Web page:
Saturday, 22 June 2013

Wildlife Family Passport

Annabel Hill,  Education Officer

New for this year! We have a fun way to learn about and explore Norfolk’s wildlife with the Wildlife Family Passport. Pick up your passport from any Norfolk Wildlife Trust Visitor Centre and start your journey to discover Norfolk’s wildlife.

The passport lists events that explore Living Landscapes, Living Seas and Saving Species.
Collect a sticker at each event: if you collect four of the six available for each category, you will receive a certificate and be entered into a draw to win a private family day with one of our experts at a Norfolk Wildlife Trust nature reserve.

There are plenty of events to choose from, and you can come to as many as you like. There may be a charge at certain events. All events are listed on our website.

Once you have completed your passport, send it to Annabel Hill, Norfolk Wildlife Trust, Bewick House, 22 Thorpe Road, Norwich, Norfolk, NR1 1RY, before 30 April 2014.

Friday, 21 June 2013

Natural inspiration at Hickling Broad

Jessica Riederer, Seasonal Education Officer
When I drove out of NWT Hickling Broad National Nature Reserve last Friday, I found myself thinking, ‘That was one fabulous day!’ 

As one of Norfolk Wildlife Trust’s Seasonal Education Officers, I am well aware of the challenges and delights that each new day teaching on our reserves can bring. Student ages, personalities, teacher objectives, coach arrival times and weather all contribute to this. For example, I always know I am in for an interesting day when 60 four year olds get off a bus at one of our reserves at 9:30 in the morning and start getting their lunches out.   Similarly, it can be slightly disheartening (but amusing at the same time) when you are pointing out a gorgeous damselfly and you think a student is going to ask a damselfly inspired question when instead he asks, ‘When is playtime?’ (And of course, no matter how great a day you think students are having, you can always count on a visiting five year old to ask, ‘When is it home time?’ when it is only 11 o’clock in the morning!)    

Large red damselfly, photo by Jessica Riederer
As an Education Officer, my objective for all students visiting NWT reserves – no matter how old they are – is to enhance their awe and appreciation of nature and to hopefully encourage them to do something positive for wildlife. Passion is contagious. We have heard this phrase thousands of times, and as I move through my 15th year as an educator, I know this to be true. Sometimes however, when things are not quite going to plan, such as when coaches are late and we are pushed for time, or when sheets of rain are falling, showing and feeling that all important passion and enthusiasm can be a challenge. The weather is warming up though, and our reserves are springing into life, and the passion and joy I need to feel to inspire children and adults is now always present. On 14 June, in the blissful spring sun, Hickling really revealed itself to me for the first time. Experiencing the reserve in all its glory with two fantastic volunteers, Kirsty Bailey and David Fieldhouse, and a visiting class of incredibly enthusiastic eight year olds, proved to be one of my favourite days representing NWT so far.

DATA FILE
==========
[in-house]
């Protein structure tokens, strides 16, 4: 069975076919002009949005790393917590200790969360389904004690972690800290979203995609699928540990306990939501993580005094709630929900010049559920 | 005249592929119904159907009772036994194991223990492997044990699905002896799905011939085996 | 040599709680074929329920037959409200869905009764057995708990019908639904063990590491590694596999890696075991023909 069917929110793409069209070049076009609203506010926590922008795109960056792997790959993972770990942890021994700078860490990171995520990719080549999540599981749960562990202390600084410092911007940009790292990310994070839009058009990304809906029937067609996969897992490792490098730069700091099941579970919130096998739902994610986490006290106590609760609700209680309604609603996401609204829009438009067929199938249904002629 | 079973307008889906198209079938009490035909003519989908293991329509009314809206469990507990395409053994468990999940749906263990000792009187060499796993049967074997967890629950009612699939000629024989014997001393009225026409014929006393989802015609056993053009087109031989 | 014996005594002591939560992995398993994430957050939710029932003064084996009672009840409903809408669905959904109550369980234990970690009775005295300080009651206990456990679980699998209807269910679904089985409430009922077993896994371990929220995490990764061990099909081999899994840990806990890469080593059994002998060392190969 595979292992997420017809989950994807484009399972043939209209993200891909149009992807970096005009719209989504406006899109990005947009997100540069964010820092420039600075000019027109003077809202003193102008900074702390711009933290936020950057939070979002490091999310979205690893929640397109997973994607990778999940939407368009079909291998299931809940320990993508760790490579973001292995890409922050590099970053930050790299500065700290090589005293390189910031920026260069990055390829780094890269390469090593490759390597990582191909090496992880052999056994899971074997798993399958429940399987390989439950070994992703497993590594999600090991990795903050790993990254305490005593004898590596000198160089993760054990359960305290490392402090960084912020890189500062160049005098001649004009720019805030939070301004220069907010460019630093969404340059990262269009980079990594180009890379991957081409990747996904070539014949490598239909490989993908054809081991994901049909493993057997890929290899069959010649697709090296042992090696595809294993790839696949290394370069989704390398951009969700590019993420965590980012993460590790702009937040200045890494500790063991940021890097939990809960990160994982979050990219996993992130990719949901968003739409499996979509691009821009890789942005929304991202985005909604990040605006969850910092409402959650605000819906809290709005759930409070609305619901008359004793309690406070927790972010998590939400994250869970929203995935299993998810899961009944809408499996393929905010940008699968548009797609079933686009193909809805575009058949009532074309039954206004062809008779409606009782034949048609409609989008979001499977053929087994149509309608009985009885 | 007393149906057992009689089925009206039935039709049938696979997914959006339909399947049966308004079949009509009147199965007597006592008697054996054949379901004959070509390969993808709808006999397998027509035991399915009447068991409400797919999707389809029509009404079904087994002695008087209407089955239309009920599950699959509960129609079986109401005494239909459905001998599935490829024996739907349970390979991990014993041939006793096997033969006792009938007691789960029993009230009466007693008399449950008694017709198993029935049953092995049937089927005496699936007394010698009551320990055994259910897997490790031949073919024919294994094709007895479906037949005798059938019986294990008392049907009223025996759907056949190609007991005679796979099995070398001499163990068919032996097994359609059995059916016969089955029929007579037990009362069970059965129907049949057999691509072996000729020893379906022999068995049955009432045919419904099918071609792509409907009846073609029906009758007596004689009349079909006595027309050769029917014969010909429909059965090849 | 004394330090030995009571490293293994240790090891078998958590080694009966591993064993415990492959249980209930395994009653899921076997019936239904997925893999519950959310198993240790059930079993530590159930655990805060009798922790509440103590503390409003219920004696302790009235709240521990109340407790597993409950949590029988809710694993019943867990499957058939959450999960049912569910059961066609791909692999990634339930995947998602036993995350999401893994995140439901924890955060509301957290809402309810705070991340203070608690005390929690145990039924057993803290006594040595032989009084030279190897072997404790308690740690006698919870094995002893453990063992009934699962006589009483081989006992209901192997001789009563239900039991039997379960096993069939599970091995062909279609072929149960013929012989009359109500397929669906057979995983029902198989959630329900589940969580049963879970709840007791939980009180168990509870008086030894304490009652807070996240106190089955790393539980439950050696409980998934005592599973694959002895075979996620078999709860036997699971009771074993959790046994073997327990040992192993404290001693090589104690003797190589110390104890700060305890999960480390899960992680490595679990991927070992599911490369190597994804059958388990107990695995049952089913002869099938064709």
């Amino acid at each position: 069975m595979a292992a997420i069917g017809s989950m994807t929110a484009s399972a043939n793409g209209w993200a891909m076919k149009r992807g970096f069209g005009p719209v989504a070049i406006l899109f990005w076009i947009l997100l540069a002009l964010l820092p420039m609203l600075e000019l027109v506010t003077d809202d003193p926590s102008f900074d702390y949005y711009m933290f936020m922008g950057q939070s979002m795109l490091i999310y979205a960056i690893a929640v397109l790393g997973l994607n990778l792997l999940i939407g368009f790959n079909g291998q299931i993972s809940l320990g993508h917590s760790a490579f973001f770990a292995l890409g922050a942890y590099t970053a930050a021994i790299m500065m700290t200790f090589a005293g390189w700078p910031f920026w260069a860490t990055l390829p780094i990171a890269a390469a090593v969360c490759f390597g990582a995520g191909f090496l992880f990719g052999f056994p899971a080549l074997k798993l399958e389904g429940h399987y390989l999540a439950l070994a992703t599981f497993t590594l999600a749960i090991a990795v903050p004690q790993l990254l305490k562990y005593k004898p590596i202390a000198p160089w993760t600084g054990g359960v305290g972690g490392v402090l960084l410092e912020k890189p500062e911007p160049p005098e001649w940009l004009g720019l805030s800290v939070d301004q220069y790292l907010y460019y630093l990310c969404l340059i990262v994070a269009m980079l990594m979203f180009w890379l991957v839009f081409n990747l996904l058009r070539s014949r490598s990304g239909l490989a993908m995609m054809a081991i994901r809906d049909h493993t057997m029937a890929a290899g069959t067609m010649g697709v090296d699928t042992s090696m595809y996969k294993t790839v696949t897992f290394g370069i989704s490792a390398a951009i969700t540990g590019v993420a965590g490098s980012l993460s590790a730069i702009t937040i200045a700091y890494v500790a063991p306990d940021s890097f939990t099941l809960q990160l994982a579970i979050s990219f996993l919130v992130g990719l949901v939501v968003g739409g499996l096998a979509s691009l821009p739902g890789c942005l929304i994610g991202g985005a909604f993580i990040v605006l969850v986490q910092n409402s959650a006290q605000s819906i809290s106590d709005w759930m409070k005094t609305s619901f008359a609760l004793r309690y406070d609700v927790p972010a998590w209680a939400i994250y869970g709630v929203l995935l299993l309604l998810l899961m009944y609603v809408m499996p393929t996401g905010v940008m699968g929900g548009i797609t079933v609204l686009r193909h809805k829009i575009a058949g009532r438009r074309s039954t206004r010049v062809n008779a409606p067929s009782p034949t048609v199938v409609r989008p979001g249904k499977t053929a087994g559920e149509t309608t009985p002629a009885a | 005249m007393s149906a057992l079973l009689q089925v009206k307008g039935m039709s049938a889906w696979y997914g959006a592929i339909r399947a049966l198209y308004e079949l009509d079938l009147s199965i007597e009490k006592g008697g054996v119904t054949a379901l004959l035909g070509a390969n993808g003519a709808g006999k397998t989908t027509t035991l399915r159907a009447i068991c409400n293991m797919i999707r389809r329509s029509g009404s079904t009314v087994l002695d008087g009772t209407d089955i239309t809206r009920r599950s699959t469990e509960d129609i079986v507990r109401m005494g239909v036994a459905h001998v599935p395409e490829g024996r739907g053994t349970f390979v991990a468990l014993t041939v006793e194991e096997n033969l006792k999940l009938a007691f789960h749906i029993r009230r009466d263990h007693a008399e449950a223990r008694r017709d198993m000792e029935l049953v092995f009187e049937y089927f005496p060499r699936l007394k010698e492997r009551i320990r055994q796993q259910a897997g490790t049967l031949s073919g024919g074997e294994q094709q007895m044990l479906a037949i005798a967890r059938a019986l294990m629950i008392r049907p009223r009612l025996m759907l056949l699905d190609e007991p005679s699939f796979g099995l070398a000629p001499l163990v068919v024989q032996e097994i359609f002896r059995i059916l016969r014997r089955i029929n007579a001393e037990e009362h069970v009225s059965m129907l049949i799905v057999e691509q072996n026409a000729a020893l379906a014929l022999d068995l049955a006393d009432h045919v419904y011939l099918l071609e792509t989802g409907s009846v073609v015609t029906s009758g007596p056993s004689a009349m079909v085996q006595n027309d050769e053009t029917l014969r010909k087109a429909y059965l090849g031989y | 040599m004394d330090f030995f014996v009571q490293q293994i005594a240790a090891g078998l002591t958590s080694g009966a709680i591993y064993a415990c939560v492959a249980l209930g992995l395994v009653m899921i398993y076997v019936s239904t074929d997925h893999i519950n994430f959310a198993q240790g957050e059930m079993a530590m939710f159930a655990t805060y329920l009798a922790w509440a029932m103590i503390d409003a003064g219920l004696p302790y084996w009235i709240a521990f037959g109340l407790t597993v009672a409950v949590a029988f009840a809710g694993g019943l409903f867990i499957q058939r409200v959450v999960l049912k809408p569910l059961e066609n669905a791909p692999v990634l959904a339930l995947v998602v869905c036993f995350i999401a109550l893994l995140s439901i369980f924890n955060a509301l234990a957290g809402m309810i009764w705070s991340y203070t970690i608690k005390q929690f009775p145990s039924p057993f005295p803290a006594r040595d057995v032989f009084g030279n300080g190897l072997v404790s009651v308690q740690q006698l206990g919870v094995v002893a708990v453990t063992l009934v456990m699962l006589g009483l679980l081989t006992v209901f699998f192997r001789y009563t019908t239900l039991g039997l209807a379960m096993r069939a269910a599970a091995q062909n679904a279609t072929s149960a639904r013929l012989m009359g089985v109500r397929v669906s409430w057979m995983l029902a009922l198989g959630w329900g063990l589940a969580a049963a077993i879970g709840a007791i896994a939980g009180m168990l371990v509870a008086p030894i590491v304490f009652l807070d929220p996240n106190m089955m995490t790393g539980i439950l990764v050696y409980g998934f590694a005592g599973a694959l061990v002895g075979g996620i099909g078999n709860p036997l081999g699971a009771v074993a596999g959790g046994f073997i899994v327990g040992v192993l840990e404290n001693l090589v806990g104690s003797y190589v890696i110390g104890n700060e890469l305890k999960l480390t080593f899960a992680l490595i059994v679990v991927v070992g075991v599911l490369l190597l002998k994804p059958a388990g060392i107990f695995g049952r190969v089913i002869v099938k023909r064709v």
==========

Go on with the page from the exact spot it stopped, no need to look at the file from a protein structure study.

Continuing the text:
Once introductions had taken place, and I had confirmed to thirty excited nine year olds that Hickling was indeed a great place for animals to live because ‘no one will come and shoot them,’ we were off to a good start. The students’ day was to be divided into dyke dipping, a habitat walk and their own explorations of Hickling. As usual, dyke dipping delivered its full array of splendours, from great diving beetle larvae with their massive jaws and camouflaged stalking dragonfly nymphs to tiny transparent water fleas and everything in between.  

During our habitat walks, NWT education officers and volunteers show students and accompanying adults a small section of the reserve, highlighting the various habitats and species found within them. Students also have the opportunity to examine skulls and bones and other items found on our reserves as they explore the trails. I like to begin my habitat walks challenging children to become nature detectives and keep their eyes and ears open for animals buzzing, singing, fluttering, slithering and crawling. There was so much life at Hickling on Friday that I could hardly get the students off the grass by the centre. Within minutes they were gathered around the gorse, oohing and awing over the coconut scented blossoms and pointing to bumblebee laden Red campion flowers and scuttling beetles and spiders. Large red and common blue damselflies flitted around the gorse, tolerating exclamations of ‘Oh my goodness, how beautiful is he!’ or ‘Miss, Miss – look how bright his colours are!’  These, of course, are exactly the kinds of words I love to hear.  

Common lizard, photo by Jessica Riederer
Like most educators, I am always evaluating my sessions. As one of a team of NWT’s Seasonal educators, we are always asking ourselves – what more can we do to inspire children about, and connect them to, these incredible landscapes? I continually push to instill in children a sense of awe and wonder – and hopefully a love for what they are experiencing. As we explored Hickling on Friday, all of the students experienced many firsts; swallowtail butterflies hurriedly fluttering by, brightly coloured lizards basking on the walkways, dragonflies dueling over the dyke dipping platforms, damselflies challenging the dragonflies and the list goes on.